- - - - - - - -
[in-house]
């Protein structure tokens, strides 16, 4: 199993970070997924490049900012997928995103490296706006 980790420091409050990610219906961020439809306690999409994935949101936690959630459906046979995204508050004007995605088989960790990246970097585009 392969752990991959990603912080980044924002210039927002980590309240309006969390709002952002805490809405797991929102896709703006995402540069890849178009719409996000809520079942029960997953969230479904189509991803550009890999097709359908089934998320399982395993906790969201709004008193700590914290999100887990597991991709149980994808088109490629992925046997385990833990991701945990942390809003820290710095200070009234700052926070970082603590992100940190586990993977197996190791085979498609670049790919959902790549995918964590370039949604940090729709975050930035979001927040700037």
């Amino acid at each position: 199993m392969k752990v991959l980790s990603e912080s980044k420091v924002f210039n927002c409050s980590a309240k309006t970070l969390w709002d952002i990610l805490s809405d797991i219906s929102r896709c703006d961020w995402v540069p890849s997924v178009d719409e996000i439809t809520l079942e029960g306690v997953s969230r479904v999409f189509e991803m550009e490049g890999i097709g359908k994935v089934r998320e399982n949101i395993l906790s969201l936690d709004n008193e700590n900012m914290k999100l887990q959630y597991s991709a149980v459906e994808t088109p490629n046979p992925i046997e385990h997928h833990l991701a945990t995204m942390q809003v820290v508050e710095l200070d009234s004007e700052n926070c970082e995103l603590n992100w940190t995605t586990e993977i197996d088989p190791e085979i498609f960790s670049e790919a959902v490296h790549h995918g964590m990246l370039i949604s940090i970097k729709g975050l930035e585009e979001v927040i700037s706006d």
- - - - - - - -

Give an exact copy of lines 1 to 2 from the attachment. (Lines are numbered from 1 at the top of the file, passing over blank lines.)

[in-house]
């Protein structure tokens, strides 16, 4: 199993970070997924490049900012997928995103490296706006 980790420091409050990610219906961020439809306690999409994935949101936690959630459906046979995204508050004007995605088989960790990246970097585009 392969752990991959990603912080980044924002210039927002980590309240309006969390709002952002805490809405797991929102896709703006995402540069890849178009719409996000809520079942029960997953969230479904189509991803550009890999097709359908089934998320399982395993906790969201709004008193700590914290999100887990597991991709149980994808088109490629992925046997385990833990991701945990942390809003820290710095200070009234700052926070970082603590992100940190586990993977197996190791085979498609670049790919959902790549995918964590370039949604940090729709975050930035979001927040700037």